Giant honey bees


Giant honey bees are the largest of the honey bee species. The Giant honey bee (Apis dorsata) is very large (17–20 mm long) however their colour is quite similar to the European honey bee, with golden, black and pale bands on the abdomen and with a hairy thorax. Their forewing length can vary from between 12.5–14.5 mm. The Giant honey bee is widely distributed throughout south-east Asia, ranging from the Indian subcontinent, up to southern China and down throughout Indonesia and Malaysia.

There are two closely related species to A. dorsata. This includes the slightly larger Giant Himalayan honey bee (Apis laboriosa) which is only present in the mountainous regions, particularly the Himalayas above 1500 m. The other closely related species is the Giant Philippine honey bee (Apis breviligula) which is restricted to a small cluster of islands in the Philippines.

Appearance and behaviour

The nests of giant honey bees are large single combs which can measure up to 1.5 m in width and 1 m in depth. This large single comb can contain upwards of 60,000 bees. Unlike dwarf honey bees or cavity nesting honey bee species, colonies of giant honey bees can be highly clustered in a specific location, with some trees in Asia (termed ‘bee trees’) containing multiple nests in a single tree, sometimes up to 50 nests.

Giant honey bee nests are usually built in exposed places far off the ground, sometimes 20–40 m high on thick branches of tree limbs, overhanging rocks or cliffs, or on buildings or other man-made structures. The key difference between dwarf honey bees and giant honey bees, apart from their nest size, is that giant honey bee nests hang underneath a structure such as a branch, whereas dwarf honey bee nests are wrapped around a structure such as a branch. Giant honey bee colonies can be quite aggressive, and because of this, around three quarters of the population of a giant honey bee colony are engaged in colony defense, forming a protective curtain around the nest that is three to four bees thick.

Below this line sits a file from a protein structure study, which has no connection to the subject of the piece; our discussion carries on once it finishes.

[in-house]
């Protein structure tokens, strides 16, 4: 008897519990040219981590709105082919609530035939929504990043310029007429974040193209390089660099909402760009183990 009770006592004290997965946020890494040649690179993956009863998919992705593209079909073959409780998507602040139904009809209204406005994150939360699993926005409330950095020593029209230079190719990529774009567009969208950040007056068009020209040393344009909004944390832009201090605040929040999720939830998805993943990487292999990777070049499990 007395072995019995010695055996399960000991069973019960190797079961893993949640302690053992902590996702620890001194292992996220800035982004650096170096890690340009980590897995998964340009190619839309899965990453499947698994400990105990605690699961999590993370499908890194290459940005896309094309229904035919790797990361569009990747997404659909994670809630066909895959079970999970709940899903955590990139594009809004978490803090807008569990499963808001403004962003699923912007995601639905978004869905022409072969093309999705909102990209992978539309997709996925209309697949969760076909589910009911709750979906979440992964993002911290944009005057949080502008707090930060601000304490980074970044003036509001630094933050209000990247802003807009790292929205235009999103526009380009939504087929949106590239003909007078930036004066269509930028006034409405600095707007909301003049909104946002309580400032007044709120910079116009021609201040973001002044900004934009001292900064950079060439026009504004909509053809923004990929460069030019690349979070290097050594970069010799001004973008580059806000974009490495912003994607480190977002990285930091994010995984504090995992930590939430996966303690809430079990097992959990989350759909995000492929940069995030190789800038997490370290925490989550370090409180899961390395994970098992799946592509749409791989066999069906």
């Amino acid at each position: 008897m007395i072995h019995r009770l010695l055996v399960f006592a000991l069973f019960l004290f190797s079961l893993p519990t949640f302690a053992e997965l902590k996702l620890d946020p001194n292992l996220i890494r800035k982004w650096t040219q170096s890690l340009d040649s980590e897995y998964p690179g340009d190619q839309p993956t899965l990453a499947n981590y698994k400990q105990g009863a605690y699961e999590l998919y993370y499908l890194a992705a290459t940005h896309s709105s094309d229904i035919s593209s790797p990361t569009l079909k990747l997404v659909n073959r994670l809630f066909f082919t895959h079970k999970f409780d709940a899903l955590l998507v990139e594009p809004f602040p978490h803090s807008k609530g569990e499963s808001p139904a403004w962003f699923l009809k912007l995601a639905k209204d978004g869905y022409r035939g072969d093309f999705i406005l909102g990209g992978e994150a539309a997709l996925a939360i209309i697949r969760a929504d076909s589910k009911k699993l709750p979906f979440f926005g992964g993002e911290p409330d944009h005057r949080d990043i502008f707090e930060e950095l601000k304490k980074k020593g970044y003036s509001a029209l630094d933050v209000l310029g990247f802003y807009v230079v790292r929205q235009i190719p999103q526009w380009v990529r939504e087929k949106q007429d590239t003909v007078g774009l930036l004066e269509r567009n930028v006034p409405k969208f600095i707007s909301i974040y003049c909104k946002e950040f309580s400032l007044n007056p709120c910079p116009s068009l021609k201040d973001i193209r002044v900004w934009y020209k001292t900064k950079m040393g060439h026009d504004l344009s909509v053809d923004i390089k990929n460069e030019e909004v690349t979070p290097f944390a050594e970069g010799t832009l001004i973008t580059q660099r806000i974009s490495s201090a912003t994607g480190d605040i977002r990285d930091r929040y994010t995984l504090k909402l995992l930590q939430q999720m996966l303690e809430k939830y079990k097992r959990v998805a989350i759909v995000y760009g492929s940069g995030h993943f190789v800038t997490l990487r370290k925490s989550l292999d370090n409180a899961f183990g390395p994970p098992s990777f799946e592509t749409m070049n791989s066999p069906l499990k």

Giant honey bees are mainly tropical and in most places they migrate seasonally. Colonies are capable of migrating great distances, sometimes up to 200 km, as they follow the wet and dry seasons. Colonies will travel for many months, resting in trees along the way, building combs and honey reserves and then moving on to new locations as the forage decreases, before setting up new nests for the mass flowering of the monsoon season. Some evidence suggests that the bees are capable of returning to the same nest sites as previous years, even though all of the original bees in the process may be replaced. This mechanism of memory retention within the honey bee colony remains a mystery.

Association with exotic mites

One of the major risks if giant honey bees were to enter Australia is the exotic parasitic mites that nests or swarms may carry. All species of the giant honey bee are parasitised by Tropilaelaps mites (Tropilaelaps clareae, T. mercedesae, T. thaii and T. koenigerum). Not all of the Tropilaelaps mites can parasite all giant honey bee species as some of the mite and host relationships can be quite specific. However, both T. clareae and T. mercedesae are capable of parasitising European honey bees (Apis mellifera) as well, which can cause rapid colony decline and possible death. For these reasons, parasitic mites such as Tropilaelaps sp pose a constant threat to Australia’s honey bee population.

Status in Australia

Exotic Plant Pest HotlineGiant honey bees, and parasitic mites such as Tropilaelaps sp, are currently not present in Australia and there are strict quarantine requirements in place to protect the Australian honey bee industry. Surveillance programs, such as the National Bee Pest Surveillance Program are also in place in high risk ports to detect these pests if they do enter Australia so there will be a better chance  of eradicating them.

If you think you have seen Giant honey bees, call your local department of agriculture or the Exotic Plant Pest Hotline on 1800 084 881.


More information

B Oldroyd and S Wongsiri (2006) Asian honey bees: biology, conservation and human interactions. Harvard University Press

HR Hepburn and SE Radloff (2011) Honeybees of Asia. Springer